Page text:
Our daughter has safely arrived in Nepal and by all reports, is already having a great time 🙂
Watching her walk under that ‘departure’ sign by herself was a very hard parenting moment. But we did it! Waiting to hear from her after the plane had landed that she was with staff and at the hotel was a very long two hours. But we did it!
In the lead up to her trip, the various responses about it to us as parents has been interesting to say the least. We’ve had people look at us like we are the most irresponsible parents in the world, others who just shake their heads and say they wouldn’t allow their child to do it, those who’ve just said they wouldn’t be able to do it, and those few who thought it was fantastic.
I chatted it over with a wise and wonderful friend of mine and worried that if something happened to her, and we knew we could have stopped her going, we would never forgive ourselves. She said, “Stopping her from going would have been an abuse of your parental power.”
That gave me so much comfort in the days before her flight. Although we probably could have talked her out of it (I think!), there is no way we should have. Whenever we’re given the privilege of an invitation by our adult children to weigh in on their decision making, we need to be mindful that it is just that – a privilege. We don’t have any right to say what they should do once grown. We need to give them that unconditional love – regardless of whether that decision is going to make us uncomfortable by stressing us or causing us to worry.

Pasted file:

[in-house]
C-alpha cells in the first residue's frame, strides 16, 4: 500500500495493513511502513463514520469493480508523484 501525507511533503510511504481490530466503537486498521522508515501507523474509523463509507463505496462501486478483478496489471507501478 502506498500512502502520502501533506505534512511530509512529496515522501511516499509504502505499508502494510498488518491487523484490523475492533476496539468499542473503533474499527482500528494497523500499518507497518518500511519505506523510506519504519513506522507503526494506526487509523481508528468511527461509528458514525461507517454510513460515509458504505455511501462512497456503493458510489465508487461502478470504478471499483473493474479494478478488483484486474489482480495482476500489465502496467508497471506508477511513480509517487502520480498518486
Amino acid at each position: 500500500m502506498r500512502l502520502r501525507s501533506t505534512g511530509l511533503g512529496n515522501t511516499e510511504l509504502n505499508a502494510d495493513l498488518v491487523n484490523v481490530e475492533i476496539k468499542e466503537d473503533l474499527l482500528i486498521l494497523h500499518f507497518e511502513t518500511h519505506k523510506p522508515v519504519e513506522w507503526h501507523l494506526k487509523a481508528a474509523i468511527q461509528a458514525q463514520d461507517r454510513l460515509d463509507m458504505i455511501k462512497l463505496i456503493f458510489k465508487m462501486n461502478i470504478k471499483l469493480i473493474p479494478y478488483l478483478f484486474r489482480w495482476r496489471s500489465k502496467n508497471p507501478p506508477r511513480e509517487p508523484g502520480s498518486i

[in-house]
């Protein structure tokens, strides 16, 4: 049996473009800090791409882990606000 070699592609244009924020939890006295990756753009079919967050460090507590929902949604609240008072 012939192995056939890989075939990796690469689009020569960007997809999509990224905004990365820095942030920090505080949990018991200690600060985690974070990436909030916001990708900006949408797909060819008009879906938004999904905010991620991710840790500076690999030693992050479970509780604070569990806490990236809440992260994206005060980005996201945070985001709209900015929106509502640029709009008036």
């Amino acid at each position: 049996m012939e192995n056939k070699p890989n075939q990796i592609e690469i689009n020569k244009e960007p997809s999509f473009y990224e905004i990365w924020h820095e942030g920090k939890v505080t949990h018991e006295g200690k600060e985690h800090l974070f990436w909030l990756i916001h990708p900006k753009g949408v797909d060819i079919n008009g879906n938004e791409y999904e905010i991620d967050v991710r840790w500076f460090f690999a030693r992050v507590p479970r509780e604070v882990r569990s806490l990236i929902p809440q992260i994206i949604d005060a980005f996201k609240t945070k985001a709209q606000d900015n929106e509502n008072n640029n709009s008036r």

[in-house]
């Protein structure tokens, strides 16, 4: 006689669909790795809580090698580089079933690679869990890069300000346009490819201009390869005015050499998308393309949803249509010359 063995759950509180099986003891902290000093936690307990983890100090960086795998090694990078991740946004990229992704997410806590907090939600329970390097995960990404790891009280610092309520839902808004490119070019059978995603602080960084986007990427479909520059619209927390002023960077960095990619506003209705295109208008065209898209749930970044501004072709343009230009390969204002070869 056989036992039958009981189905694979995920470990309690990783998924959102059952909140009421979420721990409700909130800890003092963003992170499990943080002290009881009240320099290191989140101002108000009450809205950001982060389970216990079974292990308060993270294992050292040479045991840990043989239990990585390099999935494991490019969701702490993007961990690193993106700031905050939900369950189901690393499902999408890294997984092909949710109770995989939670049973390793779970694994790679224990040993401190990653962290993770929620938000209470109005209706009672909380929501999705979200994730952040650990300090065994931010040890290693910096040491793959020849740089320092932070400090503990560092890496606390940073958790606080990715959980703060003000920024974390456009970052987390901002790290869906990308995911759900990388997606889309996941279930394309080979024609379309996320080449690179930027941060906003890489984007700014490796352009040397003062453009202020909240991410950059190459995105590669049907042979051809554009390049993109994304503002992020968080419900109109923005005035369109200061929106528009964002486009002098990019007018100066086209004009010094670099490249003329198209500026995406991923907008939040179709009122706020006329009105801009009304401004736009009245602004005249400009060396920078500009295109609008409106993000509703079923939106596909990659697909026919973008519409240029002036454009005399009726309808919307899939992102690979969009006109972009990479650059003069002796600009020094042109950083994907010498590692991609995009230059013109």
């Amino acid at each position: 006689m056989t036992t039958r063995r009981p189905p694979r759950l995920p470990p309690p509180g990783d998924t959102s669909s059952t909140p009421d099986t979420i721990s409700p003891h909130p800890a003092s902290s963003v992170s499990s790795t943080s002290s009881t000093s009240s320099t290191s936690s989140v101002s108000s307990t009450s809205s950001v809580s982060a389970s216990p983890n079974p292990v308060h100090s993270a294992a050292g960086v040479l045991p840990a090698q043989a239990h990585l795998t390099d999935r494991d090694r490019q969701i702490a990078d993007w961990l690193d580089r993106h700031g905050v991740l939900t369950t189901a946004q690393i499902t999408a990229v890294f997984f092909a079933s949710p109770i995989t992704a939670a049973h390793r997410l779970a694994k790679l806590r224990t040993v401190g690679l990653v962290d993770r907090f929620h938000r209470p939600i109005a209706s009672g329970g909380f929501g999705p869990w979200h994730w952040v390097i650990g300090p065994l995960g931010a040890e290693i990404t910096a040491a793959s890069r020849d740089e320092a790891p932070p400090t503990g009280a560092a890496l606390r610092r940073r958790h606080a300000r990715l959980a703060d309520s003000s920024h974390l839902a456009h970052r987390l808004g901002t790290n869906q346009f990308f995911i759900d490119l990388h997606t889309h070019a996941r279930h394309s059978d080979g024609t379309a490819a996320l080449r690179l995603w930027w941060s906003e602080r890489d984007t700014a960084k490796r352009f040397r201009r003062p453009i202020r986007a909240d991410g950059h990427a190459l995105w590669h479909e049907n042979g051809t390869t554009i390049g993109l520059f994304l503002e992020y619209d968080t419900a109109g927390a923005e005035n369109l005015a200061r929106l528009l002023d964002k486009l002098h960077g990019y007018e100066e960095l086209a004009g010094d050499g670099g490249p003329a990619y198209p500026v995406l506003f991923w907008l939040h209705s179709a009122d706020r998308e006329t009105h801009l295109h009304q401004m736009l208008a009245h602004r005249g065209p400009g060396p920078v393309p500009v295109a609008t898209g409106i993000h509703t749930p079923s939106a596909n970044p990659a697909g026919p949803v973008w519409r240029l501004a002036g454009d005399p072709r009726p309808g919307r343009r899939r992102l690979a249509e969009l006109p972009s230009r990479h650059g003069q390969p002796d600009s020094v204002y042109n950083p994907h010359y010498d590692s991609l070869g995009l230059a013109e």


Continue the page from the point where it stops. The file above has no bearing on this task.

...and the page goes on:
We’ve already had a bit of practice with this, since our 24 year old son will never, ever have a nice safe job in an office and a house in the suburbs five doors down from us. He has always sought an ‘unsafe’ life and has never shied away from doing ‘the hard thing’ either. Not that he is reckless or risk-taking for the sake of it, quite the opposite. His decisions are calculated and thoughtful. But they are not ‘safe’ from a parental perspective.
Too often we view our children as possessions, something to be proud of and shown off to our friends. And we are far too often worried about how their decisions affect us, rather than them.
We need to take a step back sometimes and check where we are coming from. Are we advising them based on our fears or their best life, whatever that may look like?
Our children are not ‘ours’. They are their own. And the more we realise that, the more peace we will have, no matter what they decide to do or where they decide to go to do it.